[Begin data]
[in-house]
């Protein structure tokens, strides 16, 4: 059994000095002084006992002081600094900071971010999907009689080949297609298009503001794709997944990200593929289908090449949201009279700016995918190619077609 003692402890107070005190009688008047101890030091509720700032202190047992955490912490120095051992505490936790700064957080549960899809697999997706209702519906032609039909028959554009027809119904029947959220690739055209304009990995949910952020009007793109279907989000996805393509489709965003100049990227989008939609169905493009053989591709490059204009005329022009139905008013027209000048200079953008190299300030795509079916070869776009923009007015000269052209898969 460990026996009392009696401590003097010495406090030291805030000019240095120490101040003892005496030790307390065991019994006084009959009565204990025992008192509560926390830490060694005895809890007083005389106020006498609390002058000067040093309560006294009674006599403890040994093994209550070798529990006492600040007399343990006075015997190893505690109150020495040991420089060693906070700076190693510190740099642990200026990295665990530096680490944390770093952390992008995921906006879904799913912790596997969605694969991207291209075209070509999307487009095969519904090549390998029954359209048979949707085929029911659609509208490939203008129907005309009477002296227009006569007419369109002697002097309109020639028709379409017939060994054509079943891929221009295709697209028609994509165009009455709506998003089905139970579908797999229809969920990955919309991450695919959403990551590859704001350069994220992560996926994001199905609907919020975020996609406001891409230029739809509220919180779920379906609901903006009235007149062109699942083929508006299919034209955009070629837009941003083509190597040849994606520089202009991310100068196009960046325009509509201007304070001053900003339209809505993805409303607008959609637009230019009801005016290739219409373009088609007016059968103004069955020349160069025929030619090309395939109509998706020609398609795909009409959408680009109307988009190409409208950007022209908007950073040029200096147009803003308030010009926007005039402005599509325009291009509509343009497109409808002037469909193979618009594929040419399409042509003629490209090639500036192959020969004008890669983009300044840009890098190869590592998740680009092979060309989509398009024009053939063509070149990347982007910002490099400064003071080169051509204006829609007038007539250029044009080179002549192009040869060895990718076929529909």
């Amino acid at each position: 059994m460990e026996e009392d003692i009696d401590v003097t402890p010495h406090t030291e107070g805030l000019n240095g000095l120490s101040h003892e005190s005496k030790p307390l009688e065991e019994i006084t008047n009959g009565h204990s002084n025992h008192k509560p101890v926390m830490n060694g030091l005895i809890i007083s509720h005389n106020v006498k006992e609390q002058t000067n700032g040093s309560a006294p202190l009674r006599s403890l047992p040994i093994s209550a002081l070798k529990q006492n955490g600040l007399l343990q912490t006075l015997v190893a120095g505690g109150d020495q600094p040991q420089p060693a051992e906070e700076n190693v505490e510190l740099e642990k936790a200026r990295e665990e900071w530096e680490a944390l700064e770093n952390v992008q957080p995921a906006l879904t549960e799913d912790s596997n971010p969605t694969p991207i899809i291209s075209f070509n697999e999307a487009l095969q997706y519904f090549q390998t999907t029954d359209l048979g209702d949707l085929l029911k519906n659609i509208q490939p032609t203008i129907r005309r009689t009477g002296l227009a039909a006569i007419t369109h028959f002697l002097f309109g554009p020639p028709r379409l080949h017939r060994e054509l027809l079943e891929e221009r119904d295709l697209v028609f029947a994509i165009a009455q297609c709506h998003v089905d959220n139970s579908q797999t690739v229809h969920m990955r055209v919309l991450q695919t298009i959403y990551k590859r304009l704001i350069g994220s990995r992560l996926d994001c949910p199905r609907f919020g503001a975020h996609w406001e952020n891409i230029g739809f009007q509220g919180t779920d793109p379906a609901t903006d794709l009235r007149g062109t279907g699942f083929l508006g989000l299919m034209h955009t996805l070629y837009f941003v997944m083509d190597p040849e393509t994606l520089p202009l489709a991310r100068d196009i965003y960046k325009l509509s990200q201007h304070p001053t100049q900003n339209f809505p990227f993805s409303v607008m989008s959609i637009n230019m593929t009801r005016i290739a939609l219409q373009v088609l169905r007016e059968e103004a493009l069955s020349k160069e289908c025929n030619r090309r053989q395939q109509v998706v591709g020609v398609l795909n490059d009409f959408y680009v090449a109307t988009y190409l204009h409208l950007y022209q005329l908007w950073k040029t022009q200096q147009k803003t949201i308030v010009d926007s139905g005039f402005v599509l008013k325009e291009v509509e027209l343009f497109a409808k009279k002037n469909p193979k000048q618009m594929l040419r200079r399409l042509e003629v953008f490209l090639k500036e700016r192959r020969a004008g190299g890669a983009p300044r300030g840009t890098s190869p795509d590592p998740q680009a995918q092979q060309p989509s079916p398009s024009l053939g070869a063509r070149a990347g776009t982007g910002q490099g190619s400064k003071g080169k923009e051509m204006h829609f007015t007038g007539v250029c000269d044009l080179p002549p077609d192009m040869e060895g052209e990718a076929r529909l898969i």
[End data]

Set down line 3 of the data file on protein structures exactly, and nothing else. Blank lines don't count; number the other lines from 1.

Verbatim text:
């Amino acid at each position: 059994m460990e026996e009392d003692i009696d401590v003097t402890p010495h406090t030291e107070g805030l000019n240095g000095l120490s101040h003892e005190s005496k030790p307390l009688e065991e019994i006084t008047n009959g009565h204990s002084n025992h008192k509560p101890v926390m830490n060694g030091l005895i809890i007083s509720h005389n106020v006498k006992e609390q002058t000067n700032g040093s309560a006294p202190l009674r006599s403890l047992p040994i093994s209550a002081l070798k529990q006492n955490g600040l007399l343990q912490t006075l015997v190893a120095g505690g109150d020495q600094p040991q420089p060693a051992e906070e700076n190693v505490e510190l740099e642990k936790a200026r990295e665990e900071w530096e680490a944390l700064e770093n952390v992008q957080p995921a906006l879904t549960e799913d912790s596997n971010p969605t694969p991207i899809i291209s075209f070509n697999e999307a487009l095969q997706y519904f090549q390998t999907t029954d359209l048979g209702d949707l085929l029911k519906n659609i509208q490939p032609t203008i129907r005309r009689t009477g002296l227009a039909a006569i007419t369109h028959f002697l002097f309109g554009p020639p028709r379409l080949h017939r060994e054509l027809l079943e891929e221009r119904d295709l697209v028609f029947a994509i165009a009455q297609c709506h998003v089905d959220n139970s579908q797999t690739v229809h969920m990955r055209v919309l991450q695919t298009i959403y990551k590859r304009l704001i350069g994220s990995r992560l996926d994001c949910p199905r609907f919020g503001a975020h996609w406001e952020n891409i230029g739809f009007q509220g919180t779920d793109p379906a609901t903006d794709l009235r007149g062109t279907g699942f083929l508006g989000l299919m034209h955009t996805l070629y837009f941003v997944m083509d190597p040849e393509t994606l520089p202009l489709a991310r100068d196009i965003y960046k325009l509509s990200q201007h304070p001053t100049q900003n339209f809505p990227f993805s409303v607008m989008s959609i637009n230019m593929t009801r005016i290739a939609l219409q373009v088609l169905r007016e059968e103004a493009l069955s020349k160069e289908c025929n030619r090309r053989q395939q109509v998706v591709g020609v398609l795909n490059d009409f959408y680009v090449a109307t988009y190409l204009h409208l950007y022209q005329l908007w950073k040029t022009q200096q147009k803003t949201i308030v010009d926007s139905g005039f402005v599509l008013k325009e291009v509509e027209l343009f497109a409808k009279k002037n469909p193979k000048q618009m594929l040419r200079r399409l042509e003629v953008f490209l090639k500036e700016r192959r020969a004008g190299g890669a983009p300044r300030g840009t890098s190869p795509d590592p998740q680009a995918q092979q060309p989509s079916p398009s024009l053939g070869a063509r070149a990347g776009t982007g910002q490099g190619s400064k003071g080169k923009e051509m204006h829609f007015t007038g007539v250029c000269d044009l080179p002549p077609d192009m040869e060895g052209e990718a076929r529909l898969i």